What is striking about Energies is the impressive and ambitious use of space within Australia’s contemporary gallery. Entering each room, we as the audience are taken into a methodical and complicated manifestation of both artist’s research over many years, attempting to decipher that which is a scientific presentation and that which is art. One of which is Geology, an overwhelming large interactive projection of a fictional terrain that engulfs the entire room from floor to ceiling. This projection almost works like a futuristic Google Maps by using your hands to move around the epic and unfamiliar landscapes without having to use touch. I use the word futuristic lightly because Energies is an exhibition far from gimmicks. Both Haynes and Hinterding have displayed their progression of work in the most sophisticated yet pleasantly curious manner.
Another interactive work was Magnetic Curves by Joyce Hinterding. Carbon drawings of flat, linear mazes quite simply displayed along the gallery’s walls invited the audience to touch. Gently touching the hand-drawn lines a static noise is then fed through headphones attached to the piece. What’s interesting is different areas of the drawing created different frequencies of noise. As our energy feeds the work, it creates an intimate experience by following the intricate lines and attempting to translate the language the drawing is trying to communicate.
The human senses do not stop here for Haynes and Hinterding; Earthstar unlocks other ways for us to experience unseen energies. By using the chemistry of synthetic fragrances both artists attempt to create what they would consider the smell of our Ozone. Displayed as scented PH sticks contained in lab beakers, Haynes and Hinterding do not shy away from their modest scientific influences and processes.
David Haynes and Joyce Hinterding
Timber, anechoic tiles, acoustic barrier rubber, plasterboard, video monitors, video transmitters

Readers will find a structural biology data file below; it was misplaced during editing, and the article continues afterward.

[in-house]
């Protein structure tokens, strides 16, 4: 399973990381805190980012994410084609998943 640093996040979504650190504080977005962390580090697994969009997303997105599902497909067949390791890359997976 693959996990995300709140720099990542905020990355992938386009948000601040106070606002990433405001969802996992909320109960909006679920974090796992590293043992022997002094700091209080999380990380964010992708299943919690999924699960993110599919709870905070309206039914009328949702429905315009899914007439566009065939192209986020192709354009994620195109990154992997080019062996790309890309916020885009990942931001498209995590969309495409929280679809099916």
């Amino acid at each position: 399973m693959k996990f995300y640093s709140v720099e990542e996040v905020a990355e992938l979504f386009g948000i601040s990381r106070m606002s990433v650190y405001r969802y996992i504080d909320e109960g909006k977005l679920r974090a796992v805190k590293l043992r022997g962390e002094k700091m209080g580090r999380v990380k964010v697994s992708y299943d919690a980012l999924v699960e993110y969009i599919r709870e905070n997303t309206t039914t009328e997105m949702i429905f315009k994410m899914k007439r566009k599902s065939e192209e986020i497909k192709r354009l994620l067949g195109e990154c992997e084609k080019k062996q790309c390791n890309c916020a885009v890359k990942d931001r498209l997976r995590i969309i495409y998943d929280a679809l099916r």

Image source: haineshinterding.net © artists
David Haynes and Joyce Hinterding
Geology (detail) 2015
Installation view, real-time 3D environment, 2x HD projections, game engine, motion sensor, spatial 3D audio
Commissioned by MCA Australia, supported by Christchurch Art Gallery
Image source: mca.com.au © artists and Sarah Cottier Gallery
A reference both artists use is German psychoanalyst and inventor Wilhelm Reich (1897 –1957). The artists describe Reich as “the great 20th century explorer of the inner depths of the psyche and the invisible in nature”.
What is clear in this exhibition is Haynes and Hinterding’s fascination and passion for trying to reveal and understand the energies that surround us – whether that be the electricity from our Television set or the celestial energies of our universe. Working together in Australia’s Blue Mountains making working sculptures, inventing and researching, both artists are dedicated to this curious yet formidable subject matter.
Review written by Mel Fletcher
Text © Mel Fletcher 2015
Images © to photographers mentioned
Mueseum of Contemporary Art Australia, Sydney
Aeriology 1995/2015 (installation view) Aeriology
Copper wire, oscilloscopes
Image courtesy the artist and Sarah Cottier Gallery, Sydney © the artist, photograph: Ian Hobbs
MCA, Sydney, Australia
Energies is a two person collaboration series with artists David Haynes and Joyce Hinterding. Taking over the entire first floor of Sydney’s Museum of Contemporary Art; this exhibition invites the audience to participate, interact and contemplate the hidden, powerful energies of the universe we inhabit.
Words © Mel Fletcher